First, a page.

I cannot see this ending well for employees.


JBJ April 18, 2017 at 10:12 pm

The article states the comp time must be paid out as overtime if it is not used by the end of the calendar year.


Slippy April 20, 2017 at 6:09 pm

Sure but the employee is forced to track and account for their OT hours for many weeks if not months on end instead of a couple of weeks. More time to forget or lose track and allow employers to fudge the numbers. Also can employers dock a salaried employee’s OT bank if they come in late one day? In addition, depending on how these carried OT days are defined (wage vs benefit) it may result in a massive tax break for businesses.


Kobayashi April 24, 2017 at 7:33 pm

Employees don’t have to track it just like they don’t have to track their current overtime. The employer does that with the time clock. There’s no difference.


Chuchundra April 21, 2017 at 12:37 am

So, in other words, employees get to give their employers an interest-free loan until the end of the year.

Yes, I can’t see how that would be abused.


Kobayashi April 24, 2017 at 7:34 pm

I, for one, would LOVE to be able to use comp time. I’ve always thought it is stupid that the law says I can’t. If I want to work a couple of extra hours one day so I can have a couple of hours at home another day to wait for the cable person, why can’t I do that? I’m an adult, not a toddler. Treat me like an adult.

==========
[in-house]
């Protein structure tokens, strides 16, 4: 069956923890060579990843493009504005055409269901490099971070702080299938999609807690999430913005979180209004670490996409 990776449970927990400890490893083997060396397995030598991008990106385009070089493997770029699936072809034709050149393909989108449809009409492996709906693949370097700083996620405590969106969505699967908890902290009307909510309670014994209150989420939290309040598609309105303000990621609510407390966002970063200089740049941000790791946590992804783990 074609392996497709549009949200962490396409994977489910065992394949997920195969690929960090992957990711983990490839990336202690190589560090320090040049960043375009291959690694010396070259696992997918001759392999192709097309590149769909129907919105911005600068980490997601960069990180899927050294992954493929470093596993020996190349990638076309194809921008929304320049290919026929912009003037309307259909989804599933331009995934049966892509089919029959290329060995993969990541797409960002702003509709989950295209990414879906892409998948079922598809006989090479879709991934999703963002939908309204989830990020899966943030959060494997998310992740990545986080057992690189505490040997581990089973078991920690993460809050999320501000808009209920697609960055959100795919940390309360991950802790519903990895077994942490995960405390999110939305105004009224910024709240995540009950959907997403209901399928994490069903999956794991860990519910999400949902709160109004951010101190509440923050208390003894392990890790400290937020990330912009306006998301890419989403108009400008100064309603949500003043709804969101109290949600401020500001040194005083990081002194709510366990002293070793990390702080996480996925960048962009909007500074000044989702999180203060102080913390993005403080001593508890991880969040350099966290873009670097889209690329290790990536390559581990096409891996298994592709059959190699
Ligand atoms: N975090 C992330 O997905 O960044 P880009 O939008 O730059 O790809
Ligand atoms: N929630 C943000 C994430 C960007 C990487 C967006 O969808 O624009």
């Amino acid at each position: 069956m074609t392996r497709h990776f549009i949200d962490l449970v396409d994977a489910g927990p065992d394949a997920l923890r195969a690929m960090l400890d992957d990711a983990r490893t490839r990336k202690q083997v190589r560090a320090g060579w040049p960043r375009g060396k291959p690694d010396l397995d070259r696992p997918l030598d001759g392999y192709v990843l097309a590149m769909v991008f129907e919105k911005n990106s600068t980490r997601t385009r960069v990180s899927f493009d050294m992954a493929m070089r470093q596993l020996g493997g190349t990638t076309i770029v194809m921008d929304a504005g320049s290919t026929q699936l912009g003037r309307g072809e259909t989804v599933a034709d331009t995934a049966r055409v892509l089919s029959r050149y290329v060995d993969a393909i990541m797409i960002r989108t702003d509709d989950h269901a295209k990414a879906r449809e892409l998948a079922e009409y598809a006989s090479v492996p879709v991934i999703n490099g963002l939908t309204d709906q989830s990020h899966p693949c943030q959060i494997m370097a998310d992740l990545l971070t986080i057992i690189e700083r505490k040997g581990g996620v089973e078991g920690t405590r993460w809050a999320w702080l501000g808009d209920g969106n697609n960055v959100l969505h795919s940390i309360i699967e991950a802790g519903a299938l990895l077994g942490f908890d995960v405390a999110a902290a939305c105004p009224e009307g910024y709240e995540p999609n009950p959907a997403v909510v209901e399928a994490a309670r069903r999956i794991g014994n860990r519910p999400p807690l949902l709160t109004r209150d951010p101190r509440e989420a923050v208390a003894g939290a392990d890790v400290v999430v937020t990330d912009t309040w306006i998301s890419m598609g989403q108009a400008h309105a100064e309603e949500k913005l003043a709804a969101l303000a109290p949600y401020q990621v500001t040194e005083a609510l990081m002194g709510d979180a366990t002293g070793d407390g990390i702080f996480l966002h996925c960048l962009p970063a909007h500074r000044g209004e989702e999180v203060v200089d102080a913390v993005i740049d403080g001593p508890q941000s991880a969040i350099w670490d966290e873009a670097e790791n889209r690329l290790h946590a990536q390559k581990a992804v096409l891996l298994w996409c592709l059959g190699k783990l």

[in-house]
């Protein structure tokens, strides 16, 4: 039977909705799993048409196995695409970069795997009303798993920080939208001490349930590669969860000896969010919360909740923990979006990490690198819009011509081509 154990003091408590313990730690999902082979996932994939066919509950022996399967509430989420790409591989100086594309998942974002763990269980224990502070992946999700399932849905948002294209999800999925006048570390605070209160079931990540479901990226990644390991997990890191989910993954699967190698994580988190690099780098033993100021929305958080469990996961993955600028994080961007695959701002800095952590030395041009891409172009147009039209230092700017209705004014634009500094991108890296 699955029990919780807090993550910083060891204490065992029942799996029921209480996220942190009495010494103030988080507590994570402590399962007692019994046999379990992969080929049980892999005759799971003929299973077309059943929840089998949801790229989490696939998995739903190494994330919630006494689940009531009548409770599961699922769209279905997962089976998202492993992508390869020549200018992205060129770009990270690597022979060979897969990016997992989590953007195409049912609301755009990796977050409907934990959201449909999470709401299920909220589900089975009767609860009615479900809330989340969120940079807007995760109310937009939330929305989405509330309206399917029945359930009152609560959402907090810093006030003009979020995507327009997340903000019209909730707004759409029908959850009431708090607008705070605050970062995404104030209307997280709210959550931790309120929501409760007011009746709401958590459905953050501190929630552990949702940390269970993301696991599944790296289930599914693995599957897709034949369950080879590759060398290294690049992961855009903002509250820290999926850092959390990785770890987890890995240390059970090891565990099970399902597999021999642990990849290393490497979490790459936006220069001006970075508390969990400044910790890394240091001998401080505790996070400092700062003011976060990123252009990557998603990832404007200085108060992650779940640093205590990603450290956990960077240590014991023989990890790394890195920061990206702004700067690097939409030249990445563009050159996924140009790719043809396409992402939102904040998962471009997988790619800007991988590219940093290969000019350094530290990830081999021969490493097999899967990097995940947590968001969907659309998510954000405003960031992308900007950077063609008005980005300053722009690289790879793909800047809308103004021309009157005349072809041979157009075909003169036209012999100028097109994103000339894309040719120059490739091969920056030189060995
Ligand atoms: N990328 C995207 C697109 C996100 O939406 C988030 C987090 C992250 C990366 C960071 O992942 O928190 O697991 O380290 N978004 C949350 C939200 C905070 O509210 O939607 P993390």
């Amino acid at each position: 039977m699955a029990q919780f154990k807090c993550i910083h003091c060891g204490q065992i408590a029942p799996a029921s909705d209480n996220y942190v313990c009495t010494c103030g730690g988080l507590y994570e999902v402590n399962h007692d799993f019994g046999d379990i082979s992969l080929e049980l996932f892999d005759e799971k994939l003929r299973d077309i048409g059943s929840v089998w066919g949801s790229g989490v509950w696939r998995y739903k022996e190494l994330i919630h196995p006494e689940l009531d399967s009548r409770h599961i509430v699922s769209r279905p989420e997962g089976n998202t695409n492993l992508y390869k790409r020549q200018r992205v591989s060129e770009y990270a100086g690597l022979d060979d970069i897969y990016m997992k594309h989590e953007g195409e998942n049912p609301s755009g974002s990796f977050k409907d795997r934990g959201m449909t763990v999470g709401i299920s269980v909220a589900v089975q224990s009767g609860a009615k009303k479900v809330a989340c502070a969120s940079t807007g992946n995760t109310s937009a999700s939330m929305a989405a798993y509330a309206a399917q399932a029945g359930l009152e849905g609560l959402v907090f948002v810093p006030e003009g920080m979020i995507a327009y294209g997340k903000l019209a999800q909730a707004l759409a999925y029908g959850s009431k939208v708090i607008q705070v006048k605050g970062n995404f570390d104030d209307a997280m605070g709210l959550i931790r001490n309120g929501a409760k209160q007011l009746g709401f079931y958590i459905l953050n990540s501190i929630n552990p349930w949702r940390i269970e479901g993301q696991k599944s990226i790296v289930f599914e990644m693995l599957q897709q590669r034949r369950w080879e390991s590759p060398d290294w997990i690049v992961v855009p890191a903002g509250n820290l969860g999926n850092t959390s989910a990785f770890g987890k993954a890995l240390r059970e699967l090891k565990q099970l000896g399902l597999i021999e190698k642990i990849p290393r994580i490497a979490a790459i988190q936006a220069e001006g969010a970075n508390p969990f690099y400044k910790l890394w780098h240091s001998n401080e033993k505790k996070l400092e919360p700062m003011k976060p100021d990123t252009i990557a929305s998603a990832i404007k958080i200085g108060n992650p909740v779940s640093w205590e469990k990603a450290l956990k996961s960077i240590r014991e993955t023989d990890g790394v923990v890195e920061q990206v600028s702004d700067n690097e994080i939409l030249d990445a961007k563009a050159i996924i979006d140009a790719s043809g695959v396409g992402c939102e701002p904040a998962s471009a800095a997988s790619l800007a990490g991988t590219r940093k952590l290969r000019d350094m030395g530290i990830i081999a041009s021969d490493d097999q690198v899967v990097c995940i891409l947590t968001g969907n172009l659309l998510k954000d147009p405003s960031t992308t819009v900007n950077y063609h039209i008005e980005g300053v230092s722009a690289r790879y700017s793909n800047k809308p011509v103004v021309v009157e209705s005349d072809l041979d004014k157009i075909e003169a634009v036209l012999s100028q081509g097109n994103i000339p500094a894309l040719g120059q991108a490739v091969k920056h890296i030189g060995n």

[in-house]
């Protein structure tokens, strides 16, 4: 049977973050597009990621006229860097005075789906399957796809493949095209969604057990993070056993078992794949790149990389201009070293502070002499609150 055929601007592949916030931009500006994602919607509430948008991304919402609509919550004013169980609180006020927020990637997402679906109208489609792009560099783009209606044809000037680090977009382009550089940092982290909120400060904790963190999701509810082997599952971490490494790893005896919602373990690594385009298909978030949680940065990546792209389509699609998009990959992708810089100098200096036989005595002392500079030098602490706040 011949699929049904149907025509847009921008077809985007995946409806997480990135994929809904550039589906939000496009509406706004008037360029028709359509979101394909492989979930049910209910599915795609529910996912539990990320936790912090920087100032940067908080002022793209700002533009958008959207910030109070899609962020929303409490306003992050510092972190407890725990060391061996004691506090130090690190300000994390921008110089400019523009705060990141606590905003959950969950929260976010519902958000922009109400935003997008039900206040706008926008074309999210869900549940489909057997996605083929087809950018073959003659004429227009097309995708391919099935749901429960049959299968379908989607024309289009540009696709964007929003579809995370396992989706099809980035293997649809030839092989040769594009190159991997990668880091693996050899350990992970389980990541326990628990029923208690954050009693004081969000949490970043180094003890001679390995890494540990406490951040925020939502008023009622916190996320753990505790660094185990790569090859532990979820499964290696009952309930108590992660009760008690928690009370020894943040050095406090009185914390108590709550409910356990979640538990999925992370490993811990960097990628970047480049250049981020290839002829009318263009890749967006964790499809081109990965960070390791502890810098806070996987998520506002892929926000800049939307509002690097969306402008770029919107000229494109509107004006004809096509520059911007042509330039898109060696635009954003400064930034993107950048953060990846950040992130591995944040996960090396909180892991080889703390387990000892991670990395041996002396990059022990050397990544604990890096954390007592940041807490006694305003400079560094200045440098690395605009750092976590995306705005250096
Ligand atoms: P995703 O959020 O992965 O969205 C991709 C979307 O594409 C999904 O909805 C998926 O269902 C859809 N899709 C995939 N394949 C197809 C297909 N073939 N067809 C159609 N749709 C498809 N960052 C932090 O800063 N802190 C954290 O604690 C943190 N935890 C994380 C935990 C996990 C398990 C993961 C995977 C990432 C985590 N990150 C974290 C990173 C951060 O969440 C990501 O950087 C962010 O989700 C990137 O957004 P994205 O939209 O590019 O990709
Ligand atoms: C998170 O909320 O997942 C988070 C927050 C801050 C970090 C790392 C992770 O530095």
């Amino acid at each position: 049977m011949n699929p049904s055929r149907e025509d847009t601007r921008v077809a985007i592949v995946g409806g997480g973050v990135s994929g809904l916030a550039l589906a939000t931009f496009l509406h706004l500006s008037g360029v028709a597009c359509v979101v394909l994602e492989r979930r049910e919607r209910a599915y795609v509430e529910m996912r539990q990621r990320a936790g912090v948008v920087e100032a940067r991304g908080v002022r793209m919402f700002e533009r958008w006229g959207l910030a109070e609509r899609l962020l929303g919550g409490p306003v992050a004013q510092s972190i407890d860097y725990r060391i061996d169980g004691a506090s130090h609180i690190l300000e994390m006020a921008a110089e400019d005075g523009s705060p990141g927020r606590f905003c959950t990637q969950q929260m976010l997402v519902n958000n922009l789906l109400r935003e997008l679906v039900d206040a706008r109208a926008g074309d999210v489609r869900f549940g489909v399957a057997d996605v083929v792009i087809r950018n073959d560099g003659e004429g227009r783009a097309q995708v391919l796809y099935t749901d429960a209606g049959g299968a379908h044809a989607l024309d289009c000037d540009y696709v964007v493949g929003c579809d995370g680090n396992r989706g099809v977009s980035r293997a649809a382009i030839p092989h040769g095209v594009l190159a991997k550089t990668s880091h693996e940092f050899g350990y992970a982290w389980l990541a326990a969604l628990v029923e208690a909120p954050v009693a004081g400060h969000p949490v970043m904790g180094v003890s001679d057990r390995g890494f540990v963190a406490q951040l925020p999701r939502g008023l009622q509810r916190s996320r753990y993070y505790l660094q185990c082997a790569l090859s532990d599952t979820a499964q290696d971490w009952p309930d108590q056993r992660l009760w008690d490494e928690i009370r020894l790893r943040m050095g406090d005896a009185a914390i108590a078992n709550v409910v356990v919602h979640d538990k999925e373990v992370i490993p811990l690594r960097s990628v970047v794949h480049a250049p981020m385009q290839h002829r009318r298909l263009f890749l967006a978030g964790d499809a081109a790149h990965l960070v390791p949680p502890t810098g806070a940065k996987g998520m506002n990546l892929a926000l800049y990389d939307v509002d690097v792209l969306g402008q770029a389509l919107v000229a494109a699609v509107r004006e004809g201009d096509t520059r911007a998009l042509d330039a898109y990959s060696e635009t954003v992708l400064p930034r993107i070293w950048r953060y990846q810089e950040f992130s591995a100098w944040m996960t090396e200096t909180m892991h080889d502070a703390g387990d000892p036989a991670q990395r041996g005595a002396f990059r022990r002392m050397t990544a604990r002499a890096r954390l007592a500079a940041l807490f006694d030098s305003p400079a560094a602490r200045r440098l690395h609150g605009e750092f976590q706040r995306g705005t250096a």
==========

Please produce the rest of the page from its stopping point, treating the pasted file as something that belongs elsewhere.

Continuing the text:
Slippy April 18, 2017 at 10:56 pm

So how will #1 be enforced if your boss walks up and tells you verbally that you will be fired if you don’t agree to waive the overtime?


Stephanie April 19, 2017 at 12:19 am

The same way all wage/hour complaints would be handled: DOL complaint.


Jeff April 19, 2017 at 9:12 am

Problem is, in the meantime you’re still out on the street and out of a job while the DOL complaint works its way through the bureaucracy.


Goober April 19, 2017 at 5:35 pm

But that’s true under existing rules, if your boss says “clock out and keep working or you’re fired.” That’s exactly as illegal as any abuse of this new policy, and will be abused in exactly the same way by exactly the same people.


Slippy April 20, 2017 at 6:00 pm

It will be substantially easier to fake a non-standard consent form than modify time-keeping software. Most time-keeping software has a ton of auditing functionality so it leaves a trail. Anyone can whip a form with a signature giving consent in about 30 minutes in Microsoft word. Then the onus is on the employee to prove the document is faked.


Kobayashi April 24, 2017 at 7:36 pm

No, it isn’t. All one has to do is just CLOCK OUT and keep working. There are few systems to actually monitor that in most industries.

Burnout April 19, 2017 at 4:22 pm

I’d rather just get paid for my work. It’s cleaner and there’s less opportunity to fudge one way or the other.


Glenn April 19, 2017 at 7:24 pm

Evil HR Lady? INHUMAN Resources? LOL


Jeanne April 20, 2017 at 5:14 pm

Oh sure, this will go well. There was recently a statement I heard that during the WPA people took the jobs and got to work, they didn’t ask what they would be paid first. The administration wants to roll back all worker protections. Keep overtime pay!